By Sarah Christensen, General Manager, Co-op Owner
A long-time GreenTree shopper said something a few weeks ago that I had been feeling myself, but was having a hard time putting into words, “Getting your kids to eat organic is easy when they’re young, but when they get older it’s so much harder.” YES! I thought I was alone in this. I have a 12-, 13-, and 14-year-old in my house and back when they were young and I was responsible for almost everything they not only ate, but often tried, getting them to eat organic was super easy. Sure, one doesn’t like broccoli, the other, onions, and the other, white condiments, but I could work with that. Fast forward to now and their food influences have expanded immensely; suddenly there are requests for Reese’s Puffs cereal, and fruit snacks in a very specific box, and pizza and pizza and pizza. And when friends come over, forget it: friends definitely don’t want to eat that nasty organic crap. Even Newman O’s, delicious, altruistic Newman O’s. When friends come over, our bread is weird, the milk tastes different, and those 3oz bags of Kettle Chips are a single serving. Did you know that teenage boys actually come alive at night, and when permitted, eat themselves into a slumber that only concludes at either 3am or 3,000 calories?
And bigger kids eat more and it’s way more expensive to feed them. My boys are athletes and their lunches could feed a room of toddlers. I’m talking two eggs and two pieces of toast for breakfast plus a yogurt, strawberry, banana smoothie (16oz) and lunch is two sandwiches, fruit, chips, a protein shake, a granola bar and whatever else we might have and they’re starving at the end of the school day. Calories are cheap, but nutrients are more expensive.
Anyway, this brings me to shopping at other places and more often. Birthday parties? Kroger and Little Caesars here I come. Pizza rolls and ramen noodles, the favored late night snack? Target, I’ll be right there. Oh and when I’m lazy or suffering from poverty of time, Ric’s has really good fried chicken. Then when I go to these other stores I inevitably buy a couple of other things and pretty soon my non-GreenTree grocery dollars have grown from $20/week to $70. I swear I never leave Target without spending $70 and that doesn’t include the Starbucks treat.
As a professional grocer, I have access to data that says this is totally normal. Most people shop at 3 or 4 places for their groceries. And PRICE is the most important factor. For most, another part of shopping is being able to go to a place that offers both organic and conventional items. People want to get coke and organic milk. They want pizza rolls and cage-free eggs. When they’re having a party or when money is tight consumers want to be able to choose freely between values and value.
For GreenTree’s entire existence, we’ve been Mt. Pleasant’s source for natural, organic, and local foods. I am so proud to be a part of it. We often hear that our customers like that they can trust the Co-op to have vetted their products before they hit the shelves, but as organic has become more available and local is as loosely defined as the word good, we know that the products we sell aren’t our differentiating factor anymore. So, it’s our economic model that sets us apart, but that’s not as important as price. Even our most hard-core Co-op shoppers shop elsewhere. In fact, we know from survey data that not only are most people shopping elsewhere, but they are also spending more at those other places when they do.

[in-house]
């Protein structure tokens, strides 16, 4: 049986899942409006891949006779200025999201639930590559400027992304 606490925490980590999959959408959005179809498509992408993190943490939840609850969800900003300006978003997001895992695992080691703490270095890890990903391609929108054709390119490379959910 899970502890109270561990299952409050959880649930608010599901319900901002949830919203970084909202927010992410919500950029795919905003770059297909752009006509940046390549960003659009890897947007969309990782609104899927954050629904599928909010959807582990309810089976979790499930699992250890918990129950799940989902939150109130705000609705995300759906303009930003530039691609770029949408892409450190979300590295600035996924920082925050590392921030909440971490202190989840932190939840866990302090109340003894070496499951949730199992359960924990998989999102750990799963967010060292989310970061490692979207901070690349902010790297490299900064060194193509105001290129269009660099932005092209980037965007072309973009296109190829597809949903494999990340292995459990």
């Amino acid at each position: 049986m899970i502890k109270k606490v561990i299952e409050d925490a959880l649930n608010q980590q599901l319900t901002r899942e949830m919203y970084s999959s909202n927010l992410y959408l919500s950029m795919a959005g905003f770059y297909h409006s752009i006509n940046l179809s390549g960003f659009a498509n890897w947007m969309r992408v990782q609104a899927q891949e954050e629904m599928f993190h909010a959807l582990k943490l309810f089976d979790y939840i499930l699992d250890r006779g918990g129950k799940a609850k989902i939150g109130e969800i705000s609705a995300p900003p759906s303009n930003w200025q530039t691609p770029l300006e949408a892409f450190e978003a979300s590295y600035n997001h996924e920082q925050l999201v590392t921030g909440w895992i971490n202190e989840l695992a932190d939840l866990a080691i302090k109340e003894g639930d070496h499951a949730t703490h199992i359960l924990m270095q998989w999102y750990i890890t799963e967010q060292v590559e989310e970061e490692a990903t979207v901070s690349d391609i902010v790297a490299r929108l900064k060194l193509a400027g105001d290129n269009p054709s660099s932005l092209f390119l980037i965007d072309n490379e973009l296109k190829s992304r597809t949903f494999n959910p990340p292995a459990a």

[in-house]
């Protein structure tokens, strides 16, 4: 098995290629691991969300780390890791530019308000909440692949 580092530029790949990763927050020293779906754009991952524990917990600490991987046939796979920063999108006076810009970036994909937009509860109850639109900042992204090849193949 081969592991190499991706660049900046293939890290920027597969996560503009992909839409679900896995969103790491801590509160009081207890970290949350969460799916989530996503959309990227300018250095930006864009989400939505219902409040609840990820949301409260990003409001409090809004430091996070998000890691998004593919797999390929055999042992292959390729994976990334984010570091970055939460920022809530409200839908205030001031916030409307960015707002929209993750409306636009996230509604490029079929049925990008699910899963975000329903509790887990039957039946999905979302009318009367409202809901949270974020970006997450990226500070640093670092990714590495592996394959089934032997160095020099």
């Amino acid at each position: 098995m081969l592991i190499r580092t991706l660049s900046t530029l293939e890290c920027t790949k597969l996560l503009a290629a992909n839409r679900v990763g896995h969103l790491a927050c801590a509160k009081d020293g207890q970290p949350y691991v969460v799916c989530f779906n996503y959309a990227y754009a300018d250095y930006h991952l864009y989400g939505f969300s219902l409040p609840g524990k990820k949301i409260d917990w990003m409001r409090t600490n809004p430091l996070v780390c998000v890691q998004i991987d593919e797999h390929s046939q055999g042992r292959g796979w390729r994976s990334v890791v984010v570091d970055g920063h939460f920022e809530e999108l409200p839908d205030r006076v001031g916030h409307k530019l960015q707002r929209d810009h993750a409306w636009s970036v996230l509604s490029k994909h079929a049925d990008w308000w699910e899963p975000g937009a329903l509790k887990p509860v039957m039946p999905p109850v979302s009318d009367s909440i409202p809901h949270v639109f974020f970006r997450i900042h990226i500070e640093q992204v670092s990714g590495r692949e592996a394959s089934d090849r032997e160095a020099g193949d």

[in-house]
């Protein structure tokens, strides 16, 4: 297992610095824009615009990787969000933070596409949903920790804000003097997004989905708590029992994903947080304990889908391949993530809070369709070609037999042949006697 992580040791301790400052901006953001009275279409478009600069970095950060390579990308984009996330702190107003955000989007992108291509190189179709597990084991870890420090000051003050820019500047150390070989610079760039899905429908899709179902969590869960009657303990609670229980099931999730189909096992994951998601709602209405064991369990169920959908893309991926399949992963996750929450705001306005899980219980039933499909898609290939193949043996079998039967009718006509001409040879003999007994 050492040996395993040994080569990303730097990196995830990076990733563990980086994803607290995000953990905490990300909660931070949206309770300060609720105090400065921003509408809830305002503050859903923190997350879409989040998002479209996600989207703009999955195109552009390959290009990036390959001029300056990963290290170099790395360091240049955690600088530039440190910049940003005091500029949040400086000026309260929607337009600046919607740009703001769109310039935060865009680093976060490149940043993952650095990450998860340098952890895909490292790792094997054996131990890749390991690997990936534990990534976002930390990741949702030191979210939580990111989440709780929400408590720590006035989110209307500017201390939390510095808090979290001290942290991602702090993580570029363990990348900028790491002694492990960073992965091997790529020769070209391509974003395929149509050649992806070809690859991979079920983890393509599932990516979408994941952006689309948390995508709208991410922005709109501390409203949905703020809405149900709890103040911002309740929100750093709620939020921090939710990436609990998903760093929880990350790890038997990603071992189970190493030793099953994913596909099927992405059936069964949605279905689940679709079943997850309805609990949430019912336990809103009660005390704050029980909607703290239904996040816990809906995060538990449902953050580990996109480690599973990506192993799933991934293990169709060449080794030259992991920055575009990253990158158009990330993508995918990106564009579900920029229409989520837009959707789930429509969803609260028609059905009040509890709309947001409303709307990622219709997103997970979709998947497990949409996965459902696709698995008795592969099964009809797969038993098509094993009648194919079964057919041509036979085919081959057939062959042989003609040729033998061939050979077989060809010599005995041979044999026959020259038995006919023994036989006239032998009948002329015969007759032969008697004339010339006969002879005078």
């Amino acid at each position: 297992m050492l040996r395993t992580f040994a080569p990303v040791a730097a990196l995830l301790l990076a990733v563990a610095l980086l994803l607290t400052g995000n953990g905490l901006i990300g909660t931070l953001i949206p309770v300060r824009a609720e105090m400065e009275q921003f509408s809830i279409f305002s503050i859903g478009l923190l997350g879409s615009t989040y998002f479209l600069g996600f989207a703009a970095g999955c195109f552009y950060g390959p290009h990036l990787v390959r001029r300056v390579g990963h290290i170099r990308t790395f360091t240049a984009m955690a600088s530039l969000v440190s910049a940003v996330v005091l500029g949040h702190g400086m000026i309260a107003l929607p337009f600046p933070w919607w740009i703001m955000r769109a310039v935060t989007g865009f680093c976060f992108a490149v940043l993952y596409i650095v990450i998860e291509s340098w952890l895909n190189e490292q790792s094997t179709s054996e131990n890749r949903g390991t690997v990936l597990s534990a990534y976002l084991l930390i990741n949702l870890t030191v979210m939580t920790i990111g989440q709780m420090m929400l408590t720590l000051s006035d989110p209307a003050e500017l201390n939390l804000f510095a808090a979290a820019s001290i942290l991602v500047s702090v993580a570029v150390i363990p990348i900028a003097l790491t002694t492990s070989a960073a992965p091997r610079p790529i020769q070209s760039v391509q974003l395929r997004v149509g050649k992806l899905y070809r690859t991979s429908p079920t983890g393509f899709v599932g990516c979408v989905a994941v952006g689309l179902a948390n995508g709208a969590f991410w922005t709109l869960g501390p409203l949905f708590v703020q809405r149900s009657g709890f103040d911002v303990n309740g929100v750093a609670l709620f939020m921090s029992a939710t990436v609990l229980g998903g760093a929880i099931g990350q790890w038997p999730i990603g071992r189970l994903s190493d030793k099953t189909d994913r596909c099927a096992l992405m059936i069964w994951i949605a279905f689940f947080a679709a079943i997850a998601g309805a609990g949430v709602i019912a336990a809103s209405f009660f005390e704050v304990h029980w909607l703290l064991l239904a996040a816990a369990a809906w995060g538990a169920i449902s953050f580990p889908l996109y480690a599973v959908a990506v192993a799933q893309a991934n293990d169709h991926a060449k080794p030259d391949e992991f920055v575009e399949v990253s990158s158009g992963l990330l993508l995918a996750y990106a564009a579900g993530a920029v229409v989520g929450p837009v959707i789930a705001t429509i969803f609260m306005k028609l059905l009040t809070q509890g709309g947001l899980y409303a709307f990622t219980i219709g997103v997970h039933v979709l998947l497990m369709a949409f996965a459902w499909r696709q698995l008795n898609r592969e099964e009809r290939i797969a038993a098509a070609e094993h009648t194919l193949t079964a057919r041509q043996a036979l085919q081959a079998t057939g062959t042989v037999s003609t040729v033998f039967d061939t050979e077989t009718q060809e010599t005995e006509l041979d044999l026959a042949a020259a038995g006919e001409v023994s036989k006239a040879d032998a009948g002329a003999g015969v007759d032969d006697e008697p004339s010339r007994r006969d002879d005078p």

So what’s the Co-op’s place in this new market, where organic foods are available everywhere? Do we stick to our values and stay as organic and local as possible, or do we bring in products that our Owners and customers want to complement their natural foods purchases? Co-ops and natural foods have enjoyed a nice marriage, but they are not inextricably linked. There are plenty of retail food Co-ops that sell Hellman’s mayonnaise and Campbell’s soup. What do you think? I’m really interested in just hearing from people. Do you think it’s more important for the Co-op to hold tight to some specific values? Or would you rather buy anything from a locally owned business? The whole thing makes me think of Spaghetti Sauce.
My point is, whether it’s price, a Coca-Cola fix, or ravenous teenage boys that leads you to shop at other grocers, there’s no judgment here. We all love the Co-op, but we know this is not a monogamous relationship. Don’t be embarrassed when we bump into each other at Meijer, I’m obviously there too. And keep in mind that this is your Co-op, so if there’s something you’d like to see us to carry, let us know.
All is fair in love and cooperation,
Thanks for listening. Feel free to tell me your thoughts or comments in the store, via email (firstname.lastname@example.org), or by phone (989-772-3221).